“I’m getting overwhelmed,” he told prime-time host Sean Hannity. Then, he turned to Hannity’s viewers, adding: “Help me. They’re killing me moneywise. Help me. You did last week. Help me again.”
A few hours earlier, on the “Fox & Friends” morning program, Graham delivered a similar message. “My opponent [Democrat Jaime Harrison] will raise almost $100 million,” he said. “I’m being killed financially. This money is ’cause they hate my guts,” he said, apparently referring to Democrats.
Politicians appearing on TV news often sneak in a reference to their campaign websites in an effort to attract supporters and their contributions. But such a direct appeal for donations, especially in a news interview on such a high-profile venue as Fox, is rare.
But it doesn’t regularly feature politicians using their airtime to advance fundraising goals. Graham’s comments assume Fox’s audience is sympathetic to him and supports his reelection.
As it was, Graham’s reelection campaign wasn’t even the intended topic when he was booked on Fox, according to a network spokesperson. The ostensible reasons for interviewing him were to elicit his comments on a Senate report about former vice president Joe Biden’s son, Hunter, and about President Trump’s expected Supreme Court nominee. (Graham has said he favors pushing forward with the nomination only days before the election, despite opposing a vote on President Obama’s nomination of judge Merrick Garland in 2016 under similar circumstances).
Graham seemed to bring up the subject of money unprompted, as a kind of add-on to the interviews. During his interview with Hannity, he slipped it in after the host said, “I’ve got to run.”
Fox “had no knowledge that he would solicit donations on air,” the network said in a statement.
As a general matter, news organizations are broadly exempt from federal campaign finance regulations that prohibit candidates from soliciting funds during TV interviews without a series of disclosures and disclaimers, said Brett Kappel, a Washington lawyer who specializes in campaign-finance, lobbying and government-ethics laws.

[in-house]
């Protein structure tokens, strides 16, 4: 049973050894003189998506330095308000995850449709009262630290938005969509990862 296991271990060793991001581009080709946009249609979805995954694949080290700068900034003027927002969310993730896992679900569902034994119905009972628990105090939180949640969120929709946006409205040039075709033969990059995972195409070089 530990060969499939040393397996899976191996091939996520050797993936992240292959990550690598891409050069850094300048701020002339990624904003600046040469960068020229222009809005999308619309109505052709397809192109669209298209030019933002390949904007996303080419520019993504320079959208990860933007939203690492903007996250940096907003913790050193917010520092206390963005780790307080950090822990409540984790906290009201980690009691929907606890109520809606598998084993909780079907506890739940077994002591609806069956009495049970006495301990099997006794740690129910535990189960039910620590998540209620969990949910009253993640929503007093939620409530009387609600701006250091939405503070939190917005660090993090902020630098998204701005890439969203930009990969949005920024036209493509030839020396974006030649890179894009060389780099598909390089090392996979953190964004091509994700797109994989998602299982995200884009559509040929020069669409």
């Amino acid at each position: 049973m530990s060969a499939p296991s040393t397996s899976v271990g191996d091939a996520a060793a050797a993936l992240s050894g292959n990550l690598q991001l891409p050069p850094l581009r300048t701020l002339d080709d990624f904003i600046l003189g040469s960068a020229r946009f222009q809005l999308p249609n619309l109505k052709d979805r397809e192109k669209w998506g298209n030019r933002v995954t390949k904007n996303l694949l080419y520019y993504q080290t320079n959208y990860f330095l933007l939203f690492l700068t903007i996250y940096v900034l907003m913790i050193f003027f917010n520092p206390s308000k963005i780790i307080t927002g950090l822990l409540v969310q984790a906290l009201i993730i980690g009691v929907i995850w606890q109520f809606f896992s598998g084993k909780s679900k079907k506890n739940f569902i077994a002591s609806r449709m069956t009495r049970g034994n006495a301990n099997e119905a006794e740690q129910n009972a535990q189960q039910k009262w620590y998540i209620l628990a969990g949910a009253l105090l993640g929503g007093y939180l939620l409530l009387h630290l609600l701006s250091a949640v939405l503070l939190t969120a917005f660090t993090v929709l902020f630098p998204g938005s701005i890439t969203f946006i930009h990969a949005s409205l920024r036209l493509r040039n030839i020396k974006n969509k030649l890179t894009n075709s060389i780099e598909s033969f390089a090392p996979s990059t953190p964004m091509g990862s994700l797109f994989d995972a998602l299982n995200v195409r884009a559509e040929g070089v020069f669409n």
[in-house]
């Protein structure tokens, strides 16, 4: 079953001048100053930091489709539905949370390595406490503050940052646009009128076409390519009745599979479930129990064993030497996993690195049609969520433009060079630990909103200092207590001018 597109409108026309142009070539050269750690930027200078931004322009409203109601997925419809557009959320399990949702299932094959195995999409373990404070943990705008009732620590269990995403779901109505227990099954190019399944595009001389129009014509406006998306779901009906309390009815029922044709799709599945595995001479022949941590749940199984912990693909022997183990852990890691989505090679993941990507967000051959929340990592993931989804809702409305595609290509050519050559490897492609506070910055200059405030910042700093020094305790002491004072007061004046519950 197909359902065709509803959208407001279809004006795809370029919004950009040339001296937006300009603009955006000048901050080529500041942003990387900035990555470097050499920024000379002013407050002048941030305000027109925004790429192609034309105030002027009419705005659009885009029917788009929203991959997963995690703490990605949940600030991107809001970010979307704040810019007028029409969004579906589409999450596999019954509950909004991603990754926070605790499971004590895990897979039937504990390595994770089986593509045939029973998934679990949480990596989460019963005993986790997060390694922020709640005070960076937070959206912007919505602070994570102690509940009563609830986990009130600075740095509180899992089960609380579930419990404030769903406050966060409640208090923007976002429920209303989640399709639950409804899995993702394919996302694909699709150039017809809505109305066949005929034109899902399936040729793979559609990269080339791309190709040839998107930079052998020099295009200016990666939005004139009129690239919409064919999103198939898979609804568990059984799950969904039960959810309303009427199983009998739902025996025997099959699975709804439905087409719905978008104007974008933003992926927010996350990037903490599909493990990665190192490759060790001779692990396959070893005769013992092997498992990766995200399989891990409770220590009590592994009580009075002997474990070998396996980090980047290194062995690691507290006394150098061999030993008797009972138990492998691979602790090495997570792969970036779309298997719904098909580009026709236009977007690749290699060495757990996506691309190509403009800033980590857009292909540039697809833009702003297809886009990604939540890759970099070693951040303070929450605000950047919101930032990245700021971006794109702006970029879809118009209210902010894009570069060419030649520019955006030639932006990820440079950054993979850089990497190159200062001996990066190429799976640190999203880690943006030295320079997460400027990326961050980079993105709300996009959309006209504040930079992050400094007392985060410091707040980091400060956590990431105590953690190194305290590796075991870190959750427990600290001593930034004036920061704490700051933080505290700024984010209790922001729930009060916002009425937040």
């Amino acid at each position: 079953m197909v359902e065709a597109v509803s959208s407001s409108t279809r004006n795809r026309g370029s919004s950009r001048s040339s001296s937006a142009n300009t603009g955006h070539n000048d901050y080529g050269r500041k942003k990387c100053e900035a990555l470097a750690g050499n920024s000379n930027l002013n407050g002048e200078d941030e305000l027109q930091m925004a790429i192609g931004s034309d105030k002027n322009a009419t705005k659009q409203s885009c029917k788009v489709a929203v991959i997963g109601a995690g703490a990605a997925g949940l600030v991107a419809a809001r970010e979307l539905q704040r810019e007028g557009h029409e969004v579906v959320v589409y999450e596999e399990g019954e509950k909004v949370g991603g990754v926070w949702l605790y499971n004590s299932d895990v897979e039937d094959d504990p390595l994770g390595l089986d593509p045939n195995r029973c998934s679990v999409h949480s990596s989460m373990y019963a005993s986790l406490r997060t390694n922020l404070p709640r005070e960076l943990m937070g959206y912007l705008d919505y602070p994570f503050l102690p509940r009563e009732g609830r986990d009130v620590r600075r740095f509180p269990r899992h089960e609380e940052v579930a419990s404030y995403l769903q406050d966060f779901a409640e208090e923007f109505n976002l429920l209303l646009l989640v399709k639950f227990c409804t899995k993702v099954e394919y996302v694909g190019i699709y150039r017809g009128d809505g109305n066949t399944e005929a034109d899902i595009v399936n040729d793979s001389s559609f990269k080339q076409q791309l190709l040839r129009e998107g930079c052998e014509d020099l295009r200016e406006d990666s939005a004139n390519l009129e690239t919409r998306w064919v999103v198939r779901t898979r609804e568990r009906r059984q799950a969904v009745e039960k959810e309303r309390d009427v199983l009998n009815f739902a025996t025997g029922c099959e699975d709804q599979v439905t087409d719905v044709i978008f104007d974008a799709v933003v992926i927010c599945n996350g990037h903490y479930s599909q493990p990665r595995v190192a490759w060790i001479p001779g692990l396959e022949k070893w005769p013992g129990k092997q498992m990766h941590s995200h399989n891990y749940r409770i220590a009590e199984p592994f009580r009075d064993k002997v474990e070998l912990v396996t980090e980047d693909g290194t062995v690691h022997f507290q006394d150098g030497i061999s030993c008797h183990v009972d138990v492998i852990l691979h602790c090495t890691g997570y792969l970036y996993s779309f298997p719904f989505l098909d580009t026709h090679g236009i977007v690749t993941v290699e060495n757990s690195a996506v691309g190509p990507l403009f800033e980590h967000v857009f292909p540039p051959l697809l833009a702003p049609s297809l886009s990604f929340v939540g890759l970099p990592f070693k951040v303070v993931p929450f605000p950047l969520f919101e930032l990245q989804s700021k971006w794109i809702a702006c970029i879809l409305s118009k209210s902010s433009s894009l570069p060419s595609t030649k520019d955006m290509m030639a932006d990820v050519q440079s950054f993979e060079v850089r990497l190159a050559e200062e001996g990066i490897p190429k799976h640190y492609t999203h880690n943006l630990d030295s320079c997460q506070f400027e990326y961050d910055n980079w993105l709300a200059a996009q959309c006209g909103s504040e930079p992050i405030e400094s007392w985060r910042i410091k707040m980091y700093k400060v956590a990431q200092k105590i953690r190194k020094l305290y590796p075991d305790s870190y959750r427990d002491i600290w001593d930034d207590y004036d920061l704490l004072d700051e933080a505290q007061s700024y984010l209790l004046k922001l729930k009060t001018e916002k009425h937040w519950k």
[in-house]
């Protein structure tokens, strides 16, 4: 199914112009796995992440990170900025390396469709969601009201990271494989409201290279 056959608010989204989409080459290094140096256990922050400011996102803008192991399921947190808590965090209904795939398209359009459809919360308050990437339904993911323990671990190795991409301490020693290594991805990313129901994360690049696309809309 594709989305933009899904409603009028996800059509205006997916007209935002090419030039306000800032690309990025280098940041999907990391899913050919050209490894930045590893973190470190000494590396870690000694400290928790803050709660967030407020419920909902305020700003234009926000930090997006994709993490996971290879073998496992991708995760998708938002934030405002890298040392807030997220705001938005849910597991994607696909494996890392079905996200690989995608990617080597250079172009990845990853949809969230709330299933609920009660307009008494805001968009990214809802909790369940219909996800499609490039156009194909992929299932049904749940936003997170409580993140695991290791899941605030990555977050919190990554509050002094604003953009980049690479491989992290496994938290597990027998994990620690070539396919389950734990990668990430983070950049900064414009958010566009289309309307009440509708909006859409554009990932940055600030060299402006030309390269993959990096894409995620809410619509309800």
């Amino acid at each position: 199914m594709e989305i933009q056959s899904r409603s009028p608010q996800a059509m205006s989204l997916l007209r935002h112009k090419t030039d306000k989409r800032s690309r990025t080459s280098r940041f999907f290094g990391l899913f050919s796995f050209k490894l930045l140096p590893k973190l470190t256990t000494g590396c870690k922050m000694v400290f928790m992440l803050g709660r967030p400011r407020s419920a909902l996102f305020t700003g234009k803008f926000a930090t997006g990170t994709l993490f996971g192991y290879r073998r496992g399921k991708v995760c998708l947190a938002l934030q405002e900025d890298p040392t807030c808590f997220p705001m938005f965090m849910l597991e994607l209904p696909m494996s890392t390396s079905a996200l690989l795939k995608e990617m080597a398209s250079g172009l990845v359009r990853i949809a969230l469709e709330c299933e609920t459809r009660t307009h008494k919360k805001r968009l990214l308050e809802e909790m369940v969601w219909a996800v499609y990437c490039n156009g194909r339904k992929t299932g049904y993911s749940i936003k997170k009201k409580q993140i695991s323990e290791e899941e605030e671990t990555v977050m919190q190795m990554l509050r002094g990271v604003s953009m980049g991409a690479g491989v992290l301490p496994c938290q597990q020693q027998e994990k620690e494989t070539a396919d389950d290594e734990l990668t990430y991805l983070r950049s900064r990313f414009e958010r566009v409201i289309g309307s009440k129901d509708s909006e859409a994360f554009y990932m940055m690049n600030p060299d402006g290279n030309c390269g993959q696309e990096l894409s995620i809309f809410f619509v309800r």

The Federal Election Commission has never sanctioned — or even warned — a major media outlet for not having the required disclaimers during a broadcast interview in which a candidate solicited funds, he said.
But any complaint about the lack of disclaimers would implicate both the candidate and the station that broadcasts the solicitation, Kappel said: “Running solicitations without disclaimers would raise the issue of whether [Fox] crossed the line from a protected press entity and became a corporate contributor to Graham’s campaign.” While the likelihood of enforcement action is low, “it would be an issue [Fox] wouldn’t want to have to address.”
Graham, a close ally of President Trump’s who is seeking his fourth term in the Senate, has won reelection with ease in the past. But this year, he is facing a close race against Harrison, a former state legislator and state Democratic Party chair. Recent polls indicate that the race is a toss-up.
Harrison, however, has consistently outraised Graham. In August, he pulled in about $10.6 million, more than Graham’s entire haul during the second quarter, according to federal disclosures. Graham’s support of a speedy vote to replace the late Supreme Court Justice Ruth Bader Ginsburg led to a surge in fundraising for Harrison this week, which may explain Graham’s plea for money on Fox.
Harrison threw Graham’s Fox comments back at him. Over a clip of Graham’s appearance on “Fox & Friends,” he tweeted, “Anybody else get the sense that @LindseyGrahamSC just realized he’s going to lose on November 3rd?”